# Condition for existence of a zero energy eigenvalue for a particle in an infinite well with delta potential

There is this rather elementary question that I can't figure out. Consider a particle of mass $$m$$ in 1D which is confined to the following potential:

$$V(x)=\begin{cases} \lambda\delta(x-a) & \text{for }0

where $$\lambda$$ is a real constant and $$0. Let $$\xi=2m\lambda/\hbar^2$$. Find conditions on $$a$$ and $$\xi$$ such that zero is an energy eigenvalue for this system. Show that this happens when $$\xi \leq \xi_*$$ and determine $$\xi_*$$.

My attempt:

The time-independent Schrodinger equation for $$0 (region $$1$$) and $$a (region $$2$$) gives:

$$\frac{\partial^2\psi}{\partial x^2}=\frac{-2mE}{\hbar^2}\psi$$

For scattering states we should solve for $$E>0$$ which gives complex exponential functions and for bound states we should solve for $$E<0$$ which results in real exponential functions. For $$E=0$$ we get:

$$\frac{\partial^2\psi}{\partial x^2}=0$$

which gives:

$$\psi = Ax+B$$

For each respective region. The boundary conditions give:

$$\psi_1(0)=0 \implies B_1=0, \qquad \psi_2(b)=0 \implies A_2=\frac{-B_2}{b}$$

Therefore the wave function becomes:

$$\psi(x)=\begin{cases} A_1x & \text{for }0

Integrating the time-independent Schrodinger equation around $$a$$ results in another boundary condition:

$$-\frac{\hbar^2}{2m}\frac{\partial \psi}{\partial x}|_{a-\epsilon}^{a+\epsilon} + \lambda = 0$$

in which $$\epsilon$$ is an infinitesimally small number. Substituting the expression for wave function we get:

$$A_2-A_1=\frac{2m\lambda}{\hbar^2}=\xi$$

Now everything can be expressed in terms of $$A_1$$ (or $$A_2$$).

$$\psi(x)=\begin{cases} A_1x & \text{for }0

Continuity of wave function at $$x=a$$ gives:

$$A_1a=A_1(a-b)+\xi(a-b) \implies \xi=\frac{A_1b}{(a-b)}$$

We can find $$A_1$$ by enforcing normalization. But the problem is that, doing so we don't get an inequality. We will get a strict equality.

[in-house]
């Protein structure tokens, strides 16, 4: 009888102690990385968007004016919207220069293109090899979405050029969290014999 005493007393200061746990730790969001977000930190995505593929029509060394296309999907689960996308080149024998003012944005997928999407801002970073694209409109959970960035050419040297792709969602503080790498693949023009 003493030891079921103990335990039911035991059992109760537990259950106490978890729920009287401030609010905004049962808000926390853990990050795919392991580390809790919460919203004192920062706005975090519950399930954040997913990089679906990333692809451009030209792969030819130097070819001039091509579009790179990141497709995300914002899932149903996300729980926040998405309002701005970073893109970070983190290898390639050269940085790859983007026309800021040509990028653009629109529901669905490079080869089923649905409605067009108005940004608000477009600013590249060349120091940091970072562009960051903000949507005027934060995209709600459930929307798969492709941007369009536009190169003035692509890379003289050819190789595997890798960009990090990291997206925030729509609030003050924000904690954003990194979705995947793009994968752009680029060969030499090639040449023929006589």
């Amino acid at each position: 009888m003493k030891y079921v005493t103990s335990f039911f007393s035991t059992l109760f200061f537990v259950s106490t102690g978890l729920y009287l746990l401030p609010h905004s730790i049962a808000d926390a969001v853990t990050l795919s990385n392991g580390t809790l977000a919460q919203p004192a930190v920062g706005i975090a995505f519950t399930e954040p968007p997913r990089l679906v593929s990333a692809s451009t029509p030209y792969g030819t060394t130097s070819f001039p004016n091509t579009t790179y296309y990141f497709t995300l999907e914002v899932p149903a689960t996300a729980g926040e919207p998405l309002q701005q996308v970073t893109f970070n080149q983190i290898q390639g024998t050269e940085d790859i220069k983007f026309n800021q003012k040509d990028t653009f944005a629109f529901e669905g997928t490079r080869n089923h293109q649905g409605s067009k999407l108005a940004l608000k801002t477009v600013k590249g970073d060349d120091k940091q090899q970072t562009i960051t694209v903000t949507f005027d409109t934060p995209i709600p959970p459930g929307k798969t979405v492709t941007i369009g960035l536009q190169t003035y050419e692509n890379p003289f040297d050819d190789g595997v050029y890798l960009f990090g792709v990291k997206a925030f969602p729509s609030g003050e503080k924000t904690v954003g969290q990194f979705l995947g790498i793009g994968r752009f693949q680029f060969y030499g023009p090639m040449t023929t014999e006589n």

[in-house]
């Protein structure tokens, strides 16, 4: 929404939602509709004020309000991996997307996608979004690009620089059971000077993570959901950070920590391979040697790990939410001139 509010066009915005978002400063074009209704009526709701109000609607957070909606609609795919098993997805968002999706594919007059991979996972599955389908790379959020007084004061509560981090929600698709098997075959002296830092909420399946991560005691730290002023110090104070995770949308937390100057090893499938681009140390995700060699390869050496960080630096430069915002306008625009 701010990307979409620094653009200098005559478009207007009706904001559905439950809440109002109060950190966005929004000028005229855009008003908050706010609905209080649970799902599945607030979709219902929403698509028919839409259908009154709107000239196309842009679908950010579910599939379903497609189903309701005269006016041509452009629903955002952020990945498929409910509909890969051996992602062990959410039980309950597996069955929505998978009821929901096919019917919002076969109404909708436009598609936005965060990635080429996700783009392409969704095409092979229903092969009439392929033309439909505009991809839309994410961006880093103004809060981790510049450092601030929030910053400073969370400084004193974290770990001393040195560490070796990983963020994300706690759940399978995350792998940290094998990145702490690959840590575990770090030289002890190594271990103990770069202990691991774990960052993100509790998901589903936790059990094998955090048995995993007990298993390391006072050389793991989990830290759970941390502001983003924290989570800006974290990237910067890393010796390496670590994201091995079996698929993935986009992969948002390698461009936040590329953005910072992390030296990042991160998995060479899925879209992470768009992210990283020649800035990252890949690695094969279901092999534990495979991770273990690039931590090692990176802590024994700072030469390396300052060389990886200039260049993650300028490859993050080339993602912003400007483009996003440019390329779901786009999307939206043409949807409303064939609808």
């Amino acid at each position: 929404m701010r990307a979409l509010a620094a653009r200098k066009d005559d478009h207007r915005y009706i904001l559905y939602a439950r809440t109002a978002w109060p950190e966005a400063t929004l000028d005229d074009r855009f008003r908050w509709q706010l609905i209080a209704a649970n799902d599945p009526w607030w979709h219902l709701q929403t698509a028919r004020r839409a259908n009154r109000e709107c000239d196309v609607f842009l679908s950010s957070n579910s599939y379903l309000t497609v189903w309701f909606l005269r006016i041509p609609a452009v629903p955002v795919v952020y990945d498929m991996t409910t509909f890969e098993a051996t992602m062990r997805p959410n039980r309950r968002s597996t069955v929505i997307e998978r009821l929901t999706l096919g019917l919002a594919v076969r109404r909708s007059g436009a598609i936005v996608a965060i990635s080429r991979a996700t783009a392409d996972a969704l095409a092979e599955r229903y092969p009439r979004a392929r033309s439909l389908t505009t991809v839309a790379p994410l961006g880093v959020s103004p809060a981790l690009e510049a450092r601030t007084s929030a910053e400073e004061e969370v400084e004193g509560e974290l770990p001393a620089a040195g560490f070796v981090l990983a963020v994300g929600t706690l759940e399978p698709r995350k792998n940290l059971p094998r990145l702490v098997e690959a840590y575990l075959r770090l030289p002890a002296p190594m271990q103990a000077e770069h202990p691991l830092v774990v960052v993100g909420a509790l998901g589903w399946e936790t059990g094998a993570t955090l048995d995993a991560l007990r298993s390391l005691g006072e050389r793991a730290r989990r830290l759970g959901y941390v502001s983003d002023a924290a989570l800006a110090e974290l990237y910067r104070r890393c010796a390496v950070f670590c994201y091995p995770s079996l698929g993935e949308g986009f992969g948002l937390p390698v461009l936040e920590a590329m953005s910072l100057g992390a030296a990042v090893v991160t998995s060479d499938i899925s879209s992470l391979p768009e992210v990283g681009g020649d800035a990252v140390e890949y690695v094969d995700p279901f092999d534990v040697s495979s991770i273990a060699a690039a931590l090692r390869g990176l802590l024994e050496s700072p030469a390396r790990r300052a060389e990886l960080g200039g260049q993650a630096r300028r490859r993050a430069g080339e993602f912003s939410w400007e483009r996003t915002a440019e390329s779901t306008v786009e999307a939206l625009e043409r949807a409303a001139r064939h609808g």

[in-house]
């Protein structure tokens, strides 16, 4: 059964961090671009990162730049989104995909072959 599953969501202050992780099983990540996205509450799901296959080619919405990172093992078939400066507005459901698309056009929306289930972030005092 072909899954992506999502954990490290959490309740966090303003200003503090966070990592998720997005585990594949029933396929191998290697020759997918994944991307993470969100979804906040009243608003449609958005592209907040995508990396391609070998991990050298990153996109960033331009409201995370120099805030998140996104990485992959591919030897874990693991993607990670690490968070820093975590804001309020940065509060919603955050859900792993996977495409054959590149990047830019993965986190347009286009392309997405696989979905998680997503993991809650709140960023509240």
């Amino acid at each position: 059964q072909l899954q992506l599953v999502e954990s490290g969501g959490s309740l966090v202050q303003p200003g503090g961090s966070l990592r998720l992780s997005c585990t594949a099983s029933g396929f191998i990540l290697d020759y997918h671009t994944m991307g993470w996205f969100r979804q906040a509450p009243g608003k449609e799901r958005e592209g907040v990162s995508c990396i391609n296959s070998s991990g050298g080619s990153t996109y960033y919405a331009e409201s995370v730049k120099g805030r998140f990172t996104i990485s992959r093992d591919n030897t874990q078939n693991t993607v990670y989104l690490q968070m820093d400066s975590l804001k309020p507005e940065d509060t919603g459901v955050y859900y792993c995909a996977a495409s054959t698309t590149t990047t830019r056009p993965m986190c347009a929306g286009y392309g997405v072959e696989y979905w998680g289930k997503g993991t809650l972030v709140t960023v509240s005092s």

$$\int_{-\infty}^{+\infty}|\psi(x)|^2 dx=1 = A_1^2\int_0^a x^2dx+(A_1+\frac{A_1b}{a-b})^2\int_a^b (x-b)^2 dx$$

Doing the integrations and substituting $$\xi$$ we get:

$$A_1^2\frac{a^3}{3}-A_1^2(\frac{a}{a-b})^2\frac{(a-b)^3}{3}=1$$

Simplifying and solving for $$A_1$$ we get:

$$A_1 = \sqrt{\frac{3}{a^2b}}$$

Finally the wave function becomes:

$$\psi(x)=\begin{cases} \sqrt{\frac{3}{a^2b}}x & \text{for }0

And the parameter $$\xi$$ becomes:

$$\xi=2m\lambda/\hbar^2=\frac{\sqrt{3b}}{a(a-b)}$$

which puts a restriction to the value of $$\lambda$$ if we were to have a zero energy eigenvalue or restricts $$a$$ and $$b$$ given $$\lambda$$ depending on how you look at the problem. The whole problem is solved and there is no inequality in sight! So I don't know what I'm doing wrong, how this problem can be resolved and how to find $$\xi_*$$.

Another strategy can be solving for a non-zero energy eigenvalue and taking the limit as energy goes to zero. Let's assume $$E>0$$. We will have:

$$\frac{\partial^2\psi}{\partial x^2}=\frac{-2mE}{\hbar^2}\psi=k^2\psi$$

The general solution can be written as:

$$\psi(x)=Asin(kx+\phi)$$

Applying boundary conditions we get:

$$\psi(x)=\begin{cases} A_1sin(kx) & \text{for }0

Continuity at $$x=a$$ gives:

$$A_1sin(ka)=A_2sin(ka-kb)$$

Integrating Schrodinger equation and evaluating around $$x=a$$:

$$A_2cos(ka-kb)-A_1cos(ka)=\frac{\xi}{k}$$

Putting the previous two equations together we get a transcendental equation for the energy eigenvalues:

$$A_1[sin(ka)cot(ka-kb)-cos(ka)]=\frac{\xi}{k}$$

Taking the limit $$E \rightarrow 0$$ and hence $$k \rightarrow 0$$ gives us nothing as you can see. The value of $$A_1$$ can be calculated by enforcing normalization which also doesn't have anything to do with the mentioned inequality.

• You have not yet used continuity at $a$ which gives $A_1a=(A_1+\xi)(a-b)$. Does this help? Jan 31, 2022 at 15:28
• I updated my question. I don't see how it can help. Jan 31, 2022 at 15:49
• What did you get for $A_{1}$? It seems it should be in terms of $b$ and $\xi$. Jan 31, 2022 at 16:42
• I found $A_1$ and edited the question. Jan 31, 2022 at 16:56
• Why don't you solve a general Schrod eq. for a generic eigenvalue and then take the value to 0 see what happens Jan 31, 2022 at 17:16

There is a mistake in your calculations. The correct form of equality obtained by integrating the Schrodinger equation around $$a$$ is $$-\frac{\hbar^2}{2m}\left(\psi'(a+\varepsilon) - \psi'(a-\varepsilon)\right) + \lambda\psi(a) = 0$$ This equation leads to the following relation for $$A_1$$ and $$A_2$$: $$-\frac{\hbar^2}{2m}(A_2-A_1)+\lambda A_1 a = 0.$$ Last equation, together with the continuity condition $$A_1a = A_2(a-b),$$ allows finding required relation between $$\xi$$ and $$a$$: $$\xi = -\frac{b}{a(b-a)}.$$ For a fixed value of $$b$$, the following inequality is valid: $$\xi\leq \xi_{*} = \left. -\frac{b}{a(b-a)}\right|_{a = b/2} =-\frac{4}b.$$